Recycling Produced Water in Completed Development Areas

An operator increases produced water recycling and reduces produced water injection via water midstream infrastructure in Midland County.

This article first appeared in the E&P newsletter.

The increasing scrutiny on induced seismicity and the desire to reduce groundwater consumption has led to increasing rates of produced water recycling in the Permian Basin among E&P operators. However, once an operator has completed its development and no longer has a need for recycled volumes, the end result is produced water injection.

Historically, operators have been hesitant to share their own produced water infrastructure with other operators due to liability and timing challenges, but with the development of third-party water midstream infrastructure, produced water can continue to be recycled in areas of completed developments and moved via large-diameter pipe to areas with upcoming completions. 

XRI, a water midstream operator in the Permian, has more than 350 miles of permanent, large-diameter pipeline infrastructure and an aggregated system capacity to run approximately 1.25 MMbbl/d so as to provide full-cycle water solutions to its E&P customers and saving 180 MMbbl of produced water from being injected annually.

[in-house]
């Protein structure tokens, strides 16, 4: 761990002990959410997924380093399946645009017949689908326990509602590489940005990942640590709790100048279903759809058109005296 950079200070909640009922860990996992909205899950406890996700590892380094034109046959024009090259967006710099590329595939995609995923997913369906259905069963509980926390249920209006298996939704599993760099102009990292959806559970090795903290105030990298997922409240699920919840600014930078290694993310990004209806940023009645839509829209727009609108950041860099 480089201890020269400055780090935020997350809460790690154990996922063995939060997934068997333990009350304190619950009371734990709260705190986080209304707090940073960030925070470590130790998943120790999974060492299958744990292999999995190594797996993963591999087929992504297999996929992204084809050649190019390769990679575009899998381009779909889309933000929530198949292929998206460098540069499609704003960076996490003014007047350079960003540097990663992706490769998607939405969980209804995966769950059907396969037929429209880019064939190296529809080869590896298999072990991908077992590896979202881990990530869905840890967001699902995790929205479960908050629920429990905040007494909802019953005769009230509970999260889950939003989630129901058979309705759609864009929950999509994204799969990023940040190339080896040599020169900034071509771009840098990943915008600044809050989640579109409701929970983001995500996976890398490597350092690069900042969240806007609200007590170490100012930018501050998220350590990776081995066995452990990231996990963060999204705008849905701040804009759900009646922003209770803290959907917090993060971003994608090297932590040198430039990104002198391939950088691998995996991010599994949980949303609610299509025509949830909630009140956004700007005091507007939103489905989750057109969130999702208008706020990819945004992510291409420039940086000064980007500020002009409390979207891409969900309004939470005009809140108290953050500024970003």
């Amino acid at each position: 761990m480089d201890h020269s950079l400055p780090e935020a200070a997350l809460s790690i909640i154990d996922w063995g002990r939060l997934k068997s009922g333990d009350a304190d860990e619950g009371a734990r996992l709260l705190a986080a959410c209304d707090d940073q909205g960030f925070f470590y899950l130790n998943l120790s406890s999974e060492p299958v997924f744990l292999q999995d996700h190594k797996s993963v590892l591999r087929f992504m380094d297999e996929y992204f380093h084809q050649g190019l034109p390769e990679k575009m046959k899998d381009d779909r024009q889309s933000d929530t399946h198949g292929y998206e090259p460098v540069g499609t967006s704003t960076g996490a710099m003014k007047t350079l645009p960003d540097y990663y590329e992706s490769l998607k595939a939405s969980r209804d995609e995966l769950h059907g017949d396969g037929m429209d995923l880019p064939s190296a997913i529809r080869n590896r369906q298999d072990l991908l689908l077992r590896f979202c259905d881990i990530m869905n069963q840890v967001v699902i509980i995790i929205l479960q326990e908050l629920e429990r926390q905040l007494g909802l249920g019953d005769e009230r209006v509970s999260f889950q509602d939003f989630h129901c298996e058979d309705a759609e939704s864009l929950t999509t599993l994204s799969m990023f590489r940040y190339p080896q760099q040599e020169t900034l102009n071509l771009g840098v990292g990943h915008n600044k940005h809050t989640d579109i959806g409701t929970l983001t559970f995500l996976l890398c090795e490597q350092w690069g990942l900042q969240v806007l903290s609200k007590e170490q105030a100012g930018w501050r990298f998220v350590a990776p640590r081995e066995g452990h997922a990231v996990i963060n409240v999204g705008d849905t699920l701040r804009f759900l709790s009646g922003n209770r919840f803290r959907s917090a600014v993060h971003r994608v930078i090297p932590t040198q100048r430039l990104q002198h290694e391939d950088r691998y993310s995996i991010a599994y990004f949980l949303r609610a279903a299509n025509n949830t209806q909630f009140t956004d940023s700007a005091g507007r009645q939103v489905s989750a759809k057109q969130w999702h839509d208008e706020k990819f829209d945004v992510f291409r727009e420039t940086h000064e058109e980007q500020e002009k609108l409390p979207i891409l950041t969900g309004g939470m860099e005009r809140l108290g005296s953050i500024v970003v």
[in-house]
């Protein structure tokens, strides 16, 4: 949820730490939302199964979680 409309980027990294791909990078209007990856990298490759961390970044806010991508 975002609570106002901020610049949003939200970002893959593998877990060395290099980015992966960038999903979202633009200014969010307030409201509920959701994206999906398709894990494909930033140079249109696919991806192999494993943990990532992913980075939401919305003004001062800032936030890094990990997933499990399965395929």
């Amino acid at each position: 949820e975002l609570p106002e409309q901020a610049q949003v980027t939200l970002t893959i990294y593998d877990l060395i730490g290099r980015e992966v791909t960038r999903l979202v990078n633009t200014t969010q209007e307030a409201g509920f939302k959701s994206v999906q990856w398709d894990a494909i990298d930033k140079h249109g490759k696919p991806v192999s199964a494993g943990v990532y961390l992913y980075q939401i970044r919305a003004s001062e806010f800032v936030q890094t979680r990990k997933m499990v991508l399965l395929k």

In Midland County, XRI’s system consists of more than 50 miles of large-diameter pipelines serving the most active operators in the county. The system has evolved from supplying non-potable brackish groundwater to incorporating produced water takeaway and recycled water supply to meet the growing request for produced water utilization in completions.

Midland County case study 

Operator A inquired XRI about the availability of treated produced water for its completions in an area where it did not previously utilize produced water. Approximately 20 miles away on XRI’s pipeline system, Operator B independently inquired XRI about taking away excess produced water with its completions activities located out of the area. Operator A’s volume needs allowed 100% utilization of the excess water as well as water in Operator B’s system that would have been injected.

However, Operator A’s completion schedule was not aligned when Operator B’s peak occurred. XRI was then able to utilize an interconnect with Operator C’s pit to store’s Operator B excess volumes until Operator A’s completion started.

Operator C’s stored pit volumes were used to end the completion to allow Operator B’s produced water volumes to be prepared for another completion in the same manner. Peak rates for this project were in excess of 100,000 bbl/d, and in total 3.3 MMbbl of produced water was recycled as opposed to injection.

recycling produced water
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